(Reuters) – A rebound on Wall Street on Friday fizzled out following reports that President Donald Trump was set to declare a national emergency to tackle the rapidly spreading coronavirus outbreak.
Trump said earlier he would hold a news conference at 3 p.m. ET (1900 GMT) about the pandemic, without providing details.
Wall Street’s fear gauge jumped to its highest since the 2008 financial crisis after logging its biggest-ever one-day surge in history on Thursday.
“There’s no question there is a sort of skittishness in the market about what the plan is, and how we are going to work through this,” said Gordon Charlop, managing director at Rosenblatt Securities in New York.
“At this point, I still think the risk is more to the downside than the upside.”
All three main stock indexes gained more than 6% in early trade following the worst daily selloff in more than three decades in the previous session, as investors bet on another round of fiscal stimulus to thwart a looming global recession.
Travel stocks, hammered in the rout, led gains, with the S&P 1500 airlines index .SPCOMAIR up 1.2%. Hotel operators Marriott International Inc (MAR.O), Hilton Worldwide Holdings (HLT.N) and Hyatt Hotels Corp (H.N) advanced between 2.1% and 4.3%.
The heavyweight technology .SPLRCT sector was up 2.3%, while the rate-sensitive financial sector .SPSY gained 3.4% as U.S. Treasury yields rose. [US/]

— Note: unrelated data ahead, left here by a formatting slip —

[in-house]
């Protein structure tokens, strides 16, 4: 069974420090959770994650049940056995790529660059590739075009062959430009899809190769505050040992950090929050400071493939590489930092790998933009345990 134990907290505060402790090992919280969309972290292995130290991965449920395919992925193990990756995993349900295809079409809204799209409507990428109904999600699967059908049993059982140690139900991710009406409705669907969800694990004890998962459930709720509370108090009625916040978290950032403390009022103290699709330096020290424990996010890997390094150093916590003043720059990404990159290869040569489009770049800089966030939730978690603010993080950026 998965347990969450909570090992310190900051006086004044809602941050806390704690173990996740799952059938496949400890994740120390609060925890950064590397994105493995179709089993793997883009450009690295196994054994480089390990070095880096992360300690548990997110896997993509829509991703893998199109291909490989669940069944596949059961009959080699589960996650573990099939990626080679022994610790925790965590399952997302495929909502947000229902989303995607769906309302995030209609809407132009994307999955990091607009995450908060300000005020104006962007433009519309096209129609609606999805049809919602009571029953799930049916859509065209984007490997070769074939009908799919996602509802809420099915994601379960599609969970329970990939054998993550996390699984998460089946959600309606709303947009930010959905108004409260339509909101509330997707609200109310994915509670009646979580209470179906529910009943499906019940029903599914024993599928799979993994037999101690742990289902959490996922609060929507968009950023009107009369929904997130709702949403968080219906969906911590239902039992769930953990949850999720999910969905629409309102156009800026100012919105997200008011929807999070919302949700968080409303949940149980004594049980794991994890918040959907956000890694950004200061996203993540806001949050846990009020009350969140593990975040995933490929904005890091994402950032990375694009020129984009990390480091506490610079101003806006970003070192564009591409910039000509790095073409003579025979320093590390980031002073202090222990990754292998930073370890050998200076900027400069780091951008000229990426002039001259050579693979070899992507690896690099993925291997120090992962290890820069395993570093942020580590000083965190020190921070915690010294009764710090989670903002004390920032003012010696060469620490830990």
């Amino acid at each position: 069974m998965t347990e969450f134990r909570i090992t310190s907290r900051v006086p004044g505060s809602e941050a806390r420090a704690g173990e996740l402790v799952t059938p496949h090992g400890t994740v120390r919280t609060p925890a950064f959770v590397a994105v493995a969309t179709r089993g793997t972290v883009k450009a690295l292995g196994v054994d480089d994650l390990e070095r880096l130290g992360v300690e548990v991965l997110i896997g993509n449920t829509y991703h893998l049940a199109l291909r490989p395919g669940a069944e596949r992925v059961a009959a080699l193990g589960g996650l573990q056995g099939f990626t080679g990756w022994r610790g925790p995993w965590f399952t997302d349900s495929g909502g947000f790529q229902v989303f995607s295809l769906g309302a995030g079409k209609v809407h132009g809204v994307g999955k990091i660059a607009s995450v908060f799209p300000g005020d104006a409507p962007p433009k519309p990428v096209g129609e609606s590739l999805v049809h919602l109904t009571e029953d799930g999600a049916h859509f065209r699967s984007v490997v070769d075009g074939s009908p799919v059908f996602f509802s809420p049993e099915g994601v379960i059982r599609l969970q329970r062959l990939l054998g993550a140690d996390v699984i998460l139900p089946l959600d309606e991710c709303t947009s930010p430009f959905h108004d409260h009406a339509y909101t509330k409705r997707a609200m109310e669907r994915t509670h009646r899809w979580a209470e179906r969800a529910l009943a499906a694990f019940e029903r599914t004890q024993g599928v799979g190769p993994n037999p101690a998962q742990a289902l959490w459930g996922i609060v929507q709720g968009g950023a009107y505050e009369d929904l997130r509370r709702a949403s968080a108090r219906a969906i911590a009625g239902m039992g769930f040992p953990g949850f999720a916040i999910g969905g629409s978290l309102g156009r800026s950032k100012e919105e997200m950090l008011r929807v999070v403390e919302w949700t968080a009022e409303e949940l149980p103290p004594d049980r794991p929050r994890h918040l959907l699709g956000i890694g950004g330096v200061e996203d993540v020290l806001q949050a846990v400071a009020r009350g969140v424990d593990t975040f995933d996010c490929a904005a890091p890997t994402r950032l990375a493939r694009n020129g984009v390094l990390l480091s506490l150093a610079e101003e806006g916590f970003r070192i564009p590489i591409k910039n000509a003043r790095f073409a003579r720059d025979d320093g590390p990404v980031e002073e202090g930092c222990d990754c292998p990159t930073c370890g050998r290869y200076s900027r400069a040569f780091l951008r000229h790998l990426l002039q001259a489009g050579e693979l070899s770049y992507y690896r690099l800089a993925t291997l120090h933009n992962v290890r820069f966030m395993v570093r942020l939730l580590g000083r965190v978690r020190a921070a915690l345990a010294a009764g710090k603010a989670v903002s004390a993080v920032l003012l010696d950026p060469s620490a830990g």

Energy stocks .SPNY erased earlier gains to trade 2.3% lower, while utilities .SPLRCU fell 0.6%.
Apple Inc (AAPL.O) rose 3.4%, providing the biggest boost to the benchmark S&P 500, as the iPhone maker said it would reopen all 42 of its branded stores in China.
At 11:55 a.m. ET, the Dow Jones Industrial Average .DJI was up 285.80 points, or 1.35%, at 21,486.42, while the S&P 500 .SPX was up 32.46 points, or 1.31%, at 2,513.10. The Nasdaq Composite .IXIC was up 73.81 points, or 1.02%, at 7,275.61.
The indexes remained about 25% below their record highs hit mid-February, and were on track for their biggest weekly declines since the 2008 financial crisis.
Boeing Co (BA.N) jumped 6.5% but was still on track for its worst weekly slump in history on rising concerns about the company’s growing cash burn.
Software company Oracle Corp (ORCL.N) jumped 9.7% after topping quarterly profit and revenue expectations and flagging a “minimal impact” from the virus outbreak on its fourth-quarter revenue.
Advancing issues almost matched decliners on the NYSE and the Nasdaq.
The S&P index recorded no new 52-week high and 106 new lows, while the Nasdaq recorded one new high and 511 new lows.
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